The FAO’s tireless work to end hunger is well worth an annual celebration. It has been a central driving force for worldwide fulfillment of the human right to food. It responds to soaring food prices by helping small scale farmers raise their output and providing direct aid. It supports projects in more than 100 countries to enhance food security, providing early warning and emergency response to mitigate the impact of natural disasters on food security. Its Alliance Against Hunger and Malnutrition (AAHM) creates global connections between local, regional, national and international institutions which share a common commitment to the rapid eradication of hunger and malnutrition. FAO “Goodwill Ambassadors” such as Jeremy Irons and Céline Dion attract public and media attention to the problem of hunger. Its online campaign against hunger, www.EndingHunger.org, is a vital networking campaign to build the movement through social networks, presenting world governments with more than three million signatures on a global petition to end hunger.
World Food Day is a wonderful opportunity to share your concern for the world’s poor and hungry with your family, friends and community. You can “walk the talk” and join Buddhist Global Relief’s Walks to Feed the Hungry by walking with us, or simply making a walk donation through our First Giving page.
As Oxfam America suggests, you can host a simple World Food Day dinner on October 16th that “fosters a conversation about where your food comes from, who cultivates it, and how you can take personal actions that will make the food system more just and sustainable.” You can get discussion guides and free materials from Oxfam at: http://www.oxfamamerica.org/campaigns/food-justice/world-food-day. You can organize a “food and fund drive” for local food banks and pantries. In the United States, if you don’t know where your nearest food bank is located, you can find one in the nationwide list at: http://www.feedingamerica.org/Home/foodbank-results.aspx. Food banks help feed tens of millions of people in the United States. They need your support and food donations.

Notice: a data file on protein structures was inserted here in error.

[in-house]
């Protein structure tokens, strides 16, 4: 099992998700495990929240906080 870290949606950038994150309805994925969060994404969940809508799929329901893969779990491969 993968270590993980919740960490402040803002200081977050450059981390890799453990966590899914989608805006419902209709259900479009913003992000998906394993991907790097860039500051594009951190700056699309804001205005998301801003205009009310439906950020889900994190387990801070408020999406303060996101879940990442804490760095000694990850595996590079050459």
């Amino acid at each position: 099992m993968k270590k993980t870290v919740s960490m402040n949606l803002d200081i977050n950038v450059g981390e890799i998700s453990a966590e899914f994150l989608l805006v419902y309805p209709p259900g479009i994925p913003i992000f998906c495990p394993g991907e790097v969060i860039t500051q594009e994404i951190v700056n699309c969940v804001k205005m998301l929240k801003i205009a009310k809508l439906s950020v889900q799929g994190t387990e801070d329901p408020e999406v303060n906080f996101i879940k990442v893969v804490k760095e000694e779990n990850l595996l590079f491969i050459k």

Taking action can be as simple as picking up the phone. Call your political leaders and representatives and ask them: what specific, concrete steps are they taking to end hunger? Each one of us can find our own best way to help on World Food Day. For more information, visit Buddhist Global Relief’s World Food Day page at http://www.buddhistglobalrelief.org/active/WorldFoodDay.html
Posted in Agriculture, Global Hunger, Hunger in America, Walk to feed the hungry
Tagged Children's hunger, FAO, Food and Agriculture Organization, food insecurity, Global hunger, Hunger in America, Oxfam, United Nations, World Food Day
A new report by the Natural Resources Defense Council takes a close look at one significant – and eminently solveable – world hunger problem: the wasting of food at every step of our food supply. The report, “Wasted: How America Is Losing Up to 40 Percent of Its Food from Farm to Fork to Landfill” (PDF file), also illustrates the interdependence of our food supply, our use of energy, and our impact on the environment.
Dana Gunders, report author and an NRDC food and agriculture project scientist, treats the reader to a detailed description of America’s food waste problem and practical solutions. The report traces our systems of food production, processing, distribution, consumption and disposal, identifying inefficiencies and losses at each step of these interlinked systems. (The report is worth reading even if only for its patient walk-through of the realities of the food system in the United States.) Continue reading